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Weak immune system? 3 questions to ask about COVID-19 shots

A woman sits on a couch and uses an inhaler.

If you have a weakened immune system, it's especially important to consider getting a COVID-19 vaccine. That's because being immunocompromised might raise your risk of severe illness from COVID-19, according to the Centers for Disease Control and Prevention (CDC).

Your immune system may be weakened due to a health problem or treatment, such as:

  • Cancer.
  • Stem cells for cancer treatment.
  • A bone marrow transplant.
  • An organ transplant.
  • Genetic immune deficiencies.
  • HIV infection.

You might also be at risk if you take certain medicines, such as corticosteroids, that suppress the body's immune system. These are commonly used to treat conditions like asthma, rheumatoid arthritis, lupus and inflammatory bowel disease.

If you're deciding whether to get the vaccine, here are a few questions to discuss with your doctor.

Q. Is the vaccine safe for me?

A. CDC and other experts say people with weakened immune systems may choose to get a vaccine, if they are not allergic to its ingredients.

The vaccine studies did not include a lot of people with weakened immune systems. As a result, we don't have as much data about the safety of the vaccines specifically for them. But it's worth noting that COVID-19 vaccines do not contain the coronavirus. So they cannot give you COVID-19.

And some problems you might be concerned about—such as organ rejection after transplant surgery—have not happened often with other vaccines.

Q. Will the vaccine work for me?

A. Your immune system may not have as strong of a response to the vaccine. So it might be less effective for you than for people with healthy immune systems. The U.S. Food and Drug Administration has OK’d a third booster dose of the Pfizer and Moderna vaccines for people with certain immune conditions. But even once you're fully vaccinated, your doctor may recommend that you keep following other safety advice during the pandemic, such as:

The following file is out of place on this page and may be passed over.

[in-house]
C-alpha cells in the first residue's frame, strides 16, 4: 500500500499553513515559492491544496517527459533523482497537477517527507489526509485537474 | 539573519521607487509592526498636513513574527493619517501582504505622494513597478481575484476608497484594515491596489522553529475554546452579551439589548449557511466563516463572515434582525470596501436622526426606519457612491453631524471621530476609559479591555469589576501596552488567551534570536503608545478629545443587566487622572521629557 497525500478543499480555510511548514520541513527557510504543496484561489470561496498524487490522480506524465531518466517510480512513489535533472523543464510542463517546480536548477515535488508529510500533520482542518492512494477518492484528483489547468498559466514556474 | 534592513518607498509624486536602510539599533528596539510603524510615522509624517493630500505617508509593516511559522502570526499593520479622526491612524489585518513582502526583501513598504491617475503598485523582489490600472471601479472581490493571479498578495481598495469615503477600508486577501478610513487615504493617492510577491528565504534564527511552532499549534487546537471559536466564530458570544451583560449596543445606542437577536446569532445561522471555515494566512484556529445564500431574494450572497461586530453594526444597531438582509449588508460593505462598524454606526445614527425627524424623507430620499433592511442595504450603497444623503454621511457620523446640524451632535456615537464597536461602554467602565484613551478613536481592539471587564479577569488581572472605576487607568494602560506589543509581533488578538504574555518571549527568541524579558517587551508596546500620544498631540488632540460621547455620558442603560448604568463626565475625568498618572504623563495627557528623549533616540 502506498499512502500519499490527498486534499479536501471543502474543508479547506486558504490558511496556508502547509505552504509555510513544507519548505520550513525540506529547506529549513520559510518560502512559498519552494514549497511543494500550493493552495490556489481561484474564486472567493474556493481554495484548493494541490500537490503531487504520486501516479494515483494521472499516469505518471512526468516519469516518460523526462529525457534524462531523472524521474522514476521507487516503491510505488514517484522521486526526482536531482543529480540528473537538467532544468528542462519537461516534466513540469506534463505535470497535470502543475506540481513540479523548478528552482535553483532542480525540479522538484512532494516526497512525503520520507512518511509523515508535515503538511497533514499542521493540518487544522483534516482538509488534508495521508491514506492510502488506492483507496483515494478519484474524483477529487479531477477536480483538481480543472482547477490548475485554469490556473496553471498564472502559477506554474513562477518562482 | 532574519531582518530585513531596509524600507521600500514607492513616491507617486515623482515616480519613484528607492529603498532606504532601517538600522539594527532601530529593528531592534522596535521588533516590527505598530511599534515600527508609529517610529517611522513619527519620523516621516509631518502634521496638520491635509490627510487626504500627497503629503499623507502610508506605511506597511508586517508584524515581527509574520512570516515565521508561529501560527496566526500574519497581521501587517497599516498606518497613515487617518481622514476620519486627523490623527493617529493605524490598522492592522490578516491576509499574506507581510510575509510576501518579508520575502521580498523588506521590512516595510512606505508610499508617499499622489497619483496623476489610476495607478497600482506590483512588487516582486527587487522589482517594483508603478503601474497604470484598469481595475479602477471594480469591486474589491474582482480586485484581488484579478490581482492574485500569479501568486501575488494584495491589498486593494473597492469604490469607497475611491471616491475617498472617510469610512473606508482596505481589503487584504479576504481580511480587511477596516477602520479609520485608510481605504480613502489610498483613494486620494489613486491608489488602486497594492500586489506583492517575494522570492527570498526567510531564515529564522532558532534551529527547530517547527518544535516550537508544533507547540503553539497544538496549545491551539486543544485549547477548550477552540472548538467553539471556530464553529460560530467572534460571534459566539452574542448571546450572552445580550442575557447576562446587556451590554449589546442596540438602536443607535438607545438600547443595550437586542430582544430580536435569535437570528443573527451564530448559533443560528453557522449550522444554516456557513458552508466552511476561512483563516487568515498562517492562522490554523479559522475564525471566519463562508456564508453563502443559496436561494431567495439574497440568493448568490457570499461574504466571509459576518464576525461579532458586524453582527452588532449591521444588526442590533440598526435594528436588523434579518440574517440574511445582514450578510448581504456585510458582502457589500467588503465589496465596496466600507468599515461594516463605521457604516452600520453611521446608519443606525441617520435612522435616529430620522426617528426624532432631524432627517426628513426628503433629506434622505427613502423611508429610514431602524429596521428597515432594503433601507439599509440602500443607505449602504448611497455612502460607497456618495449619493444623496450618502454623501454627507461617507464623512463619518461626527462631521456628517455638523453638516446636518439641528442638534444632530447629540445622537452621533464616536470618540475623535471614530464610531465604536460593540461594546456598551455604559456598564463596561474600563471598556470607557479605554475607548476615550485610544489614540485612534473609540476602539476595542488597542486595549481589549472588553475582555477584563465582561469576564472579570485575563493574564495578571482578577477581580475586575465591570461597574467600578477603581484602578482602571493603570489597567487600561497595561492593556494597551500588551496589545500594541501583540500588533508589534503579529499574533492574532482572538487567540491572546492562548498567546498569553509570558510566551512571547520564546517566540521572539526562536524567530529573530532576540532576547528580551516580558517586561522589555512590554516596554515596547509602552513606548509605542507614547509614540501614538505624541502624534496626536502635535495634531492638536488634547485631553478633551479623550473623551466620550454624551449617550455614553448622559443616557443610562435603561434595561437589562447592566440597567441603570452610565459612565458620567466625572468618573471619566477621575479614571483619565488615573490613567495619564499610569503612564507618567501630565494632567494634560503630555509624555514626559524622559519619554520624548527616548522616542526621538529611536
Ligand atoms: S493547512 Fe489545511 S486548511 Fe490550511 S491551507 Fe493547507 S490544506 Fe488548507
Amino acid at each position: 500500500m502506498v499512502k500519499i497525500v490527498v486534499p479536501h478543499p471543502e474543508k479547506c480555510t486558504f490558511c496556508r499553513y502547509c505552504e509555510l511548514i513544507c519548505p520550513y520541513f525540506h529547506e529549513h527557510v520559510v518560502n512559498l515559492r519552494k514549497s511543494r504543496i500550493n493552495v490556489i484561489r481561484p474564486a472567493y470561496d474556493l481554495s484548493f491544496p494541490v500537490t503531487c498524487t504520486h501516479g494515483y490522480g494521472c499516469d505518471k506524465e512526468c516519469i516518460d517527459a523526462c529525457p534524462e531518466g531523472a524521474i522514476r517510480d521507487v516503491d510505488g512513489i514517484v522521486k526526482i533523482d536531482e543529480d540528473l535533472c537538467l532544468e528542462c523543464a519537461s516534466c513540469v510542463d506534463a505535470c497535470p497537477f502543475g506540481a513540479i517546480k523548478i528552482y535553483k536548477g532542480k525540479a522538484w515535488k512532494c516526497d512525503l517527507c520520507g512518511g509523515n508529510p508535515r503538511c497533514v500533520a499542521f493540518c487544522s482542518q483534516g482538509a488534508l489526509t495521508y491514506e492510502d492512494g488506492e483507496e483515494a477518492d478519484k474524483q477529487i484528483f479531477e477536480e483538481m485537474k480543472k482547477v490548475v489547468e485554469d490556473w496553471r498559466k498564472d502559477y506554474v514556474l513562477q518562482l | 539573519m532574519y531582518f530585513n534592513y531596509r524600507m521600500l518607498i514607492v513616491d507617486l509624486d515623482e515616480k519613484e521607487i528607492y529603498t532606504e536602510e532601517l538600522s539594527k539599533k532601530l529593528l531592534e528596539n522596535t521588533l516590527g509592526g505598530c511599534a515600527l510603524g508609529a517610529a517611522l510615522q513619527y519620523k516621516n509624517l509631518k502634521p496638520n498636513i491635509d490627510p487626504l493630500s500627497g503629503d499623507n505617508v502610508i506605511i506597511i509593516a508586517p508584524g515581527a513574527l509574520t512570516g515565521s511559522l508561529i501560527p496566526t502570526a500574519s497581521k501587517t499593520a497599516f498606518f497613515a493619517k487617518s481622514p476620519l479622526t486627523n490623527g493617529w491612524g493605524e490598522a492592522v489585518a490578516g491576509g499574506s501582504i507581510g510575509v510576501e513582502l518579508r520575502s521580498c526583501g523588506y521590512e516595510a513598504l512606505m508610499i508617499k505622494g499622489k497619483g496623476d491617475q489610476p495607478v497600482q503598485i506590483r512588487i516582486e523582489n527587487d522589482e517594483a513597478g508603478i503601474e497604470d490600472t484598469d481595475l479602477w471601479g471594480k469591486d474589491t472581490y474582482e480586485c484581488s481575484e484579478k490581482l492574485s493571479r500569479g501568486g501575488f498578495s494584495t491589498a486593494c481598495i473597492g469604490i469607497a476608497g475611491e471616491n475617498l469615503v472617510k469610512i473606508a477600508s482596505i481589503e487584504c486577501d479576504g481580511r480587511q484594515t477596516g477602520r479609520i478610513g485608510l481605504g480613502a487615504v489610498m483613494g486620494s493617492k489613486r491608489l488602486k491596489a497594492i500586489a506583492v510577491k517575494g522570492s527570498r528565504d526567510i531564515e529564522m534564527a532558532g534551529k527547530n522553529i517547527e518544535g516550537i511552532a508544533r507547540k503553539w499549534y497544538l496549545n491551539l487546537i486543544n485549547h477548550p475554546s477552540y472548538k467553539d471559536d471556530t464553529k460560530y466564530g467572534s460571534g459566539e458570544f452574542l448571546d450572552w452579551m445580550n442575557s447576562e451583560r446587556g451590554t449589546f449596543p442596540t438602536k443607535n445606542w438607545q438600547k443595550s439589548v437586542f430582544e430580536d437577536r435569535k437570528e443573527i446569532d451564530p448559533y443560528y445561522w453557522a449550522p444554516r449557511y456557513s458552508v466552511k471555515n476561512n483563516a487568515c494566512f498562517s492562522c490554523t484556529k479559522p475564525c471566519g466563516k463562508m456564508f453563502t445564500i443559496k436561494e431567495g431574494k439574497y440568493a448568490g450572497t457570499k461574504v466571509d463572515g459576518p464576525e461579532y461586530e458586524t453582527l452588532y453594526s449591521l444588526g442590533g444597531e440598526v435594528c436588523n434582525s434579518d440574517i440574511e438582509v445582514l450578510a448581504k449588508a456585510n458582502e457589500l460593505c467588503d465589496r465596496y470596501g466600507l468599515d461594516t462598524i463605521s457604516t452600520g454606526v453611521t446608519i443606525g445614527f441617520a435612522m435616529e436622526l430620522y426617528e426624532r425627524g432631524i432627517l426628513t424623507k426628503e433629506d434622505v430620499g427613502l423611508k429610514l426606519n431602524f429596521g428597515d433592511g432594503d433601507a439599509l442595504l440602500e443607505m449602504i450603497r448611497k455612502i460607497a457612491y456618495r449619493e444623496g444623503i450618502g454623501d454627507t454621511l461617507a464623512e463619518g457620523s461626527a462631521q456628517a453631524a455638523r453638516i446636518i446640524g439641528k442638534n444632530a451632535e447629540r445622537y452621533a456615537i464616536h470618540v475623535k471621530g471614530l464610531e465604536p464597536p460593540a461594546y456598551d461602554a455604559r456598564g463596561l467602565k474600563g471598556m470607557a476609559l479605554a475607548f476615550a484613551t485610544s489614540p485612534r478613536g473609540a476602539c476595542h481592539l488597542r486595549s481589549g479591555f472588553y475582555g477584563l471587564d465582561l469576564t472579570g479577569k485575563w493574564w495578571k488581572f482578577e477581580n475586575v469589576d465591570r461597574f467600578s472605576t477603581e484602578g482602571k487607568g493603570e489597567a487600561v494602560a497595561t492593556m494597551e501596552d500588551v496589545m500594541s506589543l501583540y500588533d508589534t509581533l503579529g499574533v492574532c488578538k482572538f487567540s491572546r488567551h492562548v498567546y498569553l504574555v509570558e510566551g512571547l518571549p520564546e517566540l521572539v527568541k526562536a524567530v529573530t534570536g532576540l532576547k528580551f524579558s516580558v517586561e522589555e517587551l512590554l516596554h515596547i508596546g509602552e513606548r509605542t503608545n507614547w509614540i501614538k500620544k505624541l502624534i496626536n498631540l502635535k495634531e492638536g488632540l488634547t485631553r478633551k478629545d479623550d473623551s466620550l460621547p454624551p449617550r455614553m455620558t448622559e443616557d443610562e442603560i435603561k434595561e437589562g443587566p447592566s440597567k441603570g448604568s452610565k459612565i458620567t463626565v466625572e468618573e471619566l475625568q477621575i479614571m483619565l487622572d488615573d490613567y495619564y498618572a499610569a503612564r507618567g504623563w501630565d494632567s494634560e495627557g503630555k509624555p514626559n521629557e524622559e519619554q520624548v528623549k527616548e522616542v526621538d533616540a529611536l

• Wearing a face mask in public.
  • Staying 6 feet away from others.
  • Washing your hands often.
  • Staying home as much as you can.

Q. Should I stop or delay any of my treatments before I'm vaccinated?

A. Since some therapies may suppress the immune system, pausing them might help the vaccine work better. But this approach isn't right for everyone. Talk with your doctor about what's best for you.

Don't stop taking any medicines or treatments without talking to your doctor first, CDC advises. Doing so could harm your health.

The bottom line

If you have a weakened immune system, you should talk to your doctor about the COVID-19 vaccine to decide the best way for you to stay healthy.

You can learn more about the vaccines in our Coronavirus health topic center.

Reviewed 8/30/2021

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